Using SQLite in a production app


I’m trying to implement a small server for an iOS app that I have. This server won’t have write operations from the outside. It will create its own data and will store it, ideally, in an SQLite database. Few records, really small size. However, several thousands users will use it. I plan to cache the results, again, in SQLite database if possible.

In the book we can read the following: “SQLite is a simple, file-based relational database system. It is designed to be embedded into an application and is useful for single-process applications such as iOS applications. It relies on file locks to maintain database integrity, so it’s not suitable for write-intensive applications. This also means it can’t be used across servers. It is, however, a good database for both testing and prototyping applications.”

My question: does it mean that we shouldn’t use SQLite in a production app? Even in an easy scenario like the one I’m describing?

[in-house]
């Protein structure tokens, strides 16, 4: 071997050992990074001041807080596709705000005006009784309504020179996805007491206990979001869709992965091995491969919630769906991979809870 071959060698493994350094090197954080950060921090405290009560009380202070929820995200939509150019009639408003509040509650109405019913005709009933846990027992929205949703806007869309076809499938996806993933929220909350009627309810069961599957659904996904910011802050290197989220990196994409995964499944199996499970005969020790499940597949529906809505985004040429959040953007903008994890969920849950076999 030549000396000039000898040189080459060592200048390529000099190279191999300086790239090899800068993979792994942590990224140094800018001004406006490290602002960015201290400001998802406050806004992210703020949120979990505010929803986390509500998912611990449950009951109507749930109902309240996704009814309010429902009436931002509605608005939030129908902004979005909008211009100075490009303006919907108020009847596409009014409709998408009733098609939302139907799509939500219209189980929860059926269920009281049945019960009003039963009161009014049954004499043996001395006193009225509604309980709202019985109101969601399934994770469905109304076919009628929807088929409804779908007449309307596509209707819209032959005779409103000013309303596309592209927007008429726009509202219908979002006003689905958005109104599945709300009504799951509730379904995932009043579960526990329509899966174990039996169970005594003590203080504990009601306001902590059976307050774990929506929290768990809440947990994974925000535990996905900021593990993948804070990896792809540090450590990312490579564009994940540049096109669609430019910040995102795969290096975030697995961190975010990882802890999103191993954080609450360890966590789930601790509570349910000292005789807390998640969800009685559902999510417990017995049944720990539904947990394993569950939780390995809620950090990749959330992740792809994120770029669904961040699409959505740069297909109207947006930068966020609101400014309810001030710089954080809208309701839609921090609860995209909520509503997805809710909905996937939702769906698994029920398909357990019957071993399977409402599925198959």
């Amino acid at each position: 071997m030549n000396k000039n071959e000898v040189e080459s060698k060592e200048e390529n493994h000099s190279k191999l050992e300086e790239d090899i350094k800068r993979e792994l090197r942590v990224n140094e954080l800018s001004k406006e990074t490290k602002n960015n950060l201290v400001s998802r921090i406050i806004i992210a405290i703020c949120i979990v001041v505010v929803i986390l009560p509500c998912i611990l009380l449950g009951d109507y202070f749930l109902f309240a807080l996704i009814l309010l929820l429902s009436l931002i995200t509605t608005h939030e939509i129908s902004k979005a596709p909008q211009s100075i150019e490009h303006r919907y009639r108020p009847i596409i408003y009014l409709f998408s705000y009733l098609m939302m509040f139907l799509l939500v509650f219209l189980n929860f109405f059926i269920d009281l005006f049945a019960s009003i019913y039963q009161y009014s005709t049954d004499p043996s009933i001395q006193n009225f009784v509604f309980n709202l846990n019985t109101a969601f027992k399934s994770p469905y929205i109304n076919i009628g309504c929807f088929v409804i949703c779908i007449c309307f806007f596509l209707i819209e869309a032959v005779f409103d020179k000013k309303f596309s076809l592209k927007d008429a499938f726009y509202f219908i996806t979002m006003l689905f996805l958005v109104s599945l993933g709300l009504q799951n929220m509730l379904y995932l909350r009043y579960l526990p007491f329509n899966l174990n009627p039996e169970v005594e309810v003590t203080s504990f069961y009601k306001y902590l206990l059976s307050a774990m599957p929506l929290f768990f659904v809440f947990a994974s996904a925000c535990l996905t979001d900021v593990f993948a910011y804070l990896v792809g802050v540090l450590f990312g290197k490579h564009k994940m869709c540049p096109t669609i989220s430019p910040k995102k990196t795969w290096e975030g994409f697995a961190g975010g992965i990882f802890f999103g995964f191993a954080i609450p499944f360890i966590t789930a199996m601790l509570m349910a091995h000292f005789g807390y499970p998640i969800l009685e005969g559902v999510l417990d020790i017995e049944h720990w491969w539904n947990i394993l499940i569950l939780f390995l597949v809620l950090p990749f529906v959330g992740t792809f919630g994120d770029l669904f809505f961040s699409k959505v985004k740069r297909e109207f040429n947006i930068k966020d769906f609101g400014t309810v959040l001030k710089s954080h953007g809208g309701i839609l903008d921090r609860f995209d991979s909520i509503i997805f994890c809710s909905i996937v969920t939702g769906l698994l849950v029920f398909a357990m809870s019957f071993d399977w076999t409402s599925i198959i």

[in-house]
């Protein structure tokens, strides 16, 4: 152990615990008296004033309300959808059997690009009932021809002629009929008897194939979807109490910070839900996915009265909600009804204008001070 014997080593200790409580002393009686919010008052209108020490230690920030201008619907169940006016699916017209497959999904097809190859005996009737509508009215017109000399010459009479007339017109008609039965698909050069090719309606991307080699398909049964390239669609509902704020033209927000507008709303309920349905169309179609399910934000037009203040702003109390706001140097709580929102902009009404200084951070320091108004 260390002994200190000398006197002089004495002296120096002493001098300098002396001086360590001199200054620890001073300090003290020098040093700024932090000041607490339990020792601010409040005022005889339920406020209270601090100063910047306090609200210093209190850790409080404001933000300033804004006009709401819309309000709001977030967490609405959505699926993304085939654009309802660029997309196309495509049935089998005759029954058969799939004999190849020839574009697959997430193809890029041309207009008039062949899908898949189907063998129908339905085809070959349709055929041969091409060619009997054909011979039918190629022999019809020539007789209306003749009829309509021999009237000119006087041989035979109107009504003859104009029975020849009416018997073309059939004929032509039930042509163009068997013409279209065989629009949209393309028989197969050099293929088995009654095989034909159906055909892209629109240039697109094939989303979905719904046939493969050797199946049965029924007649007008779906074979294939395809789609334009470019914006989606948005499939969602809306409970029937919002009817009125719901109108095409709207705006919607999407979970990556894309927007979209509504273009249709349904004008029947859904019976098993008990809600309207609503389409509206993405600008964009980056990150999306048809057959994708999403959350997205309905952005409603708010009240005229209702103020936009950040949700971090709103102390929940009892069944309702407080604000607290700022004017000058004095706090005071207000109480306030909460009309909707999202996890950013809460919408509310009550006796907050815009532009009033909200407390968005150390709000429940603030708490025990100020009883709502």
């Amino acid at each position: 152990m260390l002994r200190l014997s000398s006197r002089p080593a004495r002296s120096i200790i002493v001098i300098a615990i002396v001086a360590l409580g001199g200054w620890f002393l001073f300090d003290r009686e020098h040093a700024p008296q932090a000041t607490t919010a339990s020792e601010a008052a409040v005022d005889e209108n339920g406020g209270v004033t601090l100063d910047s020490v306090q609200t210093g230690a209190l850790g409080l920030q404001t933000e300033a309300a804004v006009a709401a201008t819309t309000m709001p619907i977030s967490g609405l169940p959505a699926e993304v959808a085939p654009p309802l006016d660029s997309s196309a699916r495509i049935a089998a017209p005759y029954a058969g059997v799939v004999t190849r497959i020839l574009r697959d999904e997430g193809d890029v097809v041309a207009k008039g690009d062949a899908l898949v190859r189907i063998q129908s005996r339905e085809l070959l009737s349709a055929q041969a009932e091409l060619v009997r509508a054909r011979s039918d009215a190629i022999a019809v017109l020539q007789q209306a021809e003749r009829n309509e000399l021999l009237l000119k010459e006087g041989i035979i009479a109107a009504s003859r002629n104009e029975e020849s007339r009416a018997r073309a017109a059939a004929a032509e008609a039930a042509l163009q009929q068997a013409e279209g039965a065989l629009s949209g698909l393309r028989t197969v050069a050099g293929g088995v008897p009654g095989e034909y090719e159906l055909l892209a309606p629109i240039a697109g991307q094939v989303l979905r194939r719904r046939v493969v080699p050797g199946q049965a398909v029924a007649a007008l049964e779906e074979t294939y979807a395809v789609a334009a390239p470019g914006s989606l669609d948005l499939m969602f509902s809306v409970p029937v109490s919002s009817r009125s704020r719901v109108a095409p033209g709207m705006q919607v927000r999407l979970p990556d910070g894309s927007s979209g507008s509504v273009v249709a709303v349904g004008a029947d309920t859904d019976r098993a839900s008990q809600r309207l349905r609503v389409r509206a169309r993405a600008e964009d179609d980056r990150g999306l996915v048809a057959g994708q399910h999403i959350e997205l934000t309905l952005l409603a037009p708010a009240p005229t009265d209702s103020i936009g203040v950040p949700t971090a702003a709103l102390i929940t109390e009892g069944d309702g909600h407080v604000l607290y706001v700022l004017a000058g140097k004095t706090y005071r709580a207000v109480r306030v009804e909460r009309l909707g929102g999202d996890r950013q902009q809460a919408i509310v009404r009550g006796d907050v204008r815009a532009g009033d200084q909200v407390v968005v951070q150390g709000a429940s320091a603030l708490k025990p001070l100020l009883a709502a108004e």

Honestly, my life would be much easier (and cheaper) if I could use SQLite instead of MySQL or PostgreSQL for my app…

Thank you!

@0xtim Can you please help with this when you get a chance? Thank you - much appreciated! :]

So there are a few issues with SQLite. First off, where are you going to host your app? If you’re planning to use something like Heroku or Vapor Cloud, then you’re going to be out of luck. These hosting providers don’t have persistent storage and your app could be restarted at any time. If this were to happen then you would lost your database.

The other issue is that SQLite can’t handle concurrent connections (since it’s file based), so you can only have one connection at a time. If you’re prototyping it doesn’t matter - if you’re expecting several thousand users then that is going to cause problems.

Finally, if you are expecting to have a large number of users, SQLite doesn’t scale. With a traditional database, you can scale your application server to have multiple instances (say 10 instances of your Vapor app behind a load balancer) all connected to a single database. If you’re using SQLite which lives on disk, this obviously isn’t possible.

My advise would be to avoid using SQLite if possible. If however you only have a few records in the database, then both Heroku and Vapor Cloud 2 provide free databases for a limited number of rows. this may help reduce the cost.

Hope that helps!

PS there’s a chapter in the book on caching you may find useful!

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Thank you very much Tim!! Really useful answer :grinning:

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